Candidate Ahmad Shah Ahmadzai told a VOA Dari Service talk show that already there are reports in Kabul and Kandahar, Karzai’s hometown, that Karzai loyalists have torn down posters of other candidates. Powerful individuals allied with Karzai have employed threats and intimidation against some candidates. Latif Pedram, an ethnic Tajik, and M. Mohaqqiq, an ethnic Hazara, have been threatened on more than one occasion by known individuals (Cheragh, June 17).
The candidates have also complained about the lack of security. There has been an increase in violence, terror, and kidnappings, and a large number of weapons still remain in the hands of private militias. According to the candidates’ joint statement, the realities of Afghanistan show that it is impossible to hold free and fair elections in the country. The elections are intended to benefit the re-election campaign of U.S. President George W. Bush more than the Afghan people. In fact, the statement says, holding the presidential election in Afghanistan based on indirect political considerations and divorced from the interests of the country will exact a heavy toll in the lives of the poor Afghan people.
The Afghans who object to the election law are also opposed to the recent decision to hold the contests for president and parliament six months apart. Originally the elections were scheduled to be held jointly in June and later in September. Now that the presidential election is slated for October 12, there are concerns that the president may use his influence to place his allies in the parliament, making it impossible to form an independent legislature. In addition, in a country that has trouble funding even one election, providing for a second one in the course of six month is an undue burden on the budget.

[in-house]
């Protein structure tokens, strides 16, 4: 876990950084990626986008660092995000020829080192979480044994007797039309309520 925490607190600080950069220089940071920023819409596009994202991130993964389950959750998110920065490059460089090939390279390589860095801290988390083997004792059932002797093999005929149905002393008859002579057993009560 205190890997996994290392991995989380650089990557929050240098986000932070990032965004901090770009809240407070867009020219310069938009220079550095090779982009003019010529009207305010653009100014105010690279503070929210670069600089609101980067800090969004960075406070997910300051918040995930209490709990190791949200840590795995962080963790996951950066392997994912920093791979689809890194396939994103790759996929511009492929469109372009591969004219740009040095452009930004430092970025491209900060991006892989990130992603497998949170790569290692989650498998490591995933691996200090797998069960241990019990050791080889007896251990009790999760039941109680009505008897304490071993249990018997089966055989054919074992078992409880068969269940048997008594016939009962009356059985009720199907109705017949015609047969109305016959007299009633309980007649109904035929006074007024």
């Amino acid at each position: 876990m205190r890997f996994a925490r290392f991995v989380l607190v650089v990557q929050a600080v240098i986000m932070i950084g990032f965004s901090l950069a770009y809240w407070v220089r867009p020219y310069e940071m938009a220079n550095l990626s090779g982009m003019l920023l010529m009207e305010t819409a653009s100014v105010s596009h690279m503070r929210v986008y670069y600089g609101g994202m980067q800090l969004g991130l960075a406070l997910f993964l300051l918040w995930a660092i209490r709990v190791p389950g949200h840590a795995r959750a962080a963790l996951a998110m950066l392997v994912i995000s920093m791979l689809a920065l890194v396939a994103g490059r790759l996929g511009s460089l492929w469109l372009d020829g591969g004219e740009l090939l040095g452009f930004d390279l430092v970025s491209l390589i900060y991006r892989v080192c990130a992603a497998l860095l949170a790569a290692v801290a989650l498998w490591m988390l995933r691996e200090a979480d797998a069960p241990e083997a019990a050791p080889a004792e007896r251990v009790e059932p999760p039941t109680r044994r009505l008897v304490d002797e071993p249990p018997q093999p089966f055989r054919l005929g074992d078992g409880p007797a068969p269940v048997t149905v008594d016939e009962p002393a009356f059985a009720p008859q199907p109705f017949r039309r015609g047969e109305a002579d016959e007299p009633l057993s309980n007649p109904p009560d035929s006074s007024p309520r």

The candidates that took part in the domestic press conference threatened to take the issue to public forums in Afghanistan and elsewhere. They asked the UN to intervene. They consider Mr. Karzai’s tenure in office unlawful and contrary to the Bonn Agreements on interim administration. They proposed convening an emergency Loya Jirga that would select a caretaker government run by a person who is not a candidate for the presidency.
The objections raised by the candidates, the Afghan press, and the local intelligentsia are basic and fundamental. Barely half of the eligible voters are registered, and the number of men registered far exceeds the number of women voters. The country is awash with weapons and the militias have not been disarmed. One newly declared candidate, Dostum, is widely regarded as a warlord with an arsenal of weapons at his disposal.
The forthcoming elections will be the first democratic elections held in Afghanistan. If they are marred by violence, vote rigging, or undue influence from an incumbent president or powerful warlords, they would be viewed as anything but democratic and once again the people would be denied a genuinely representative government.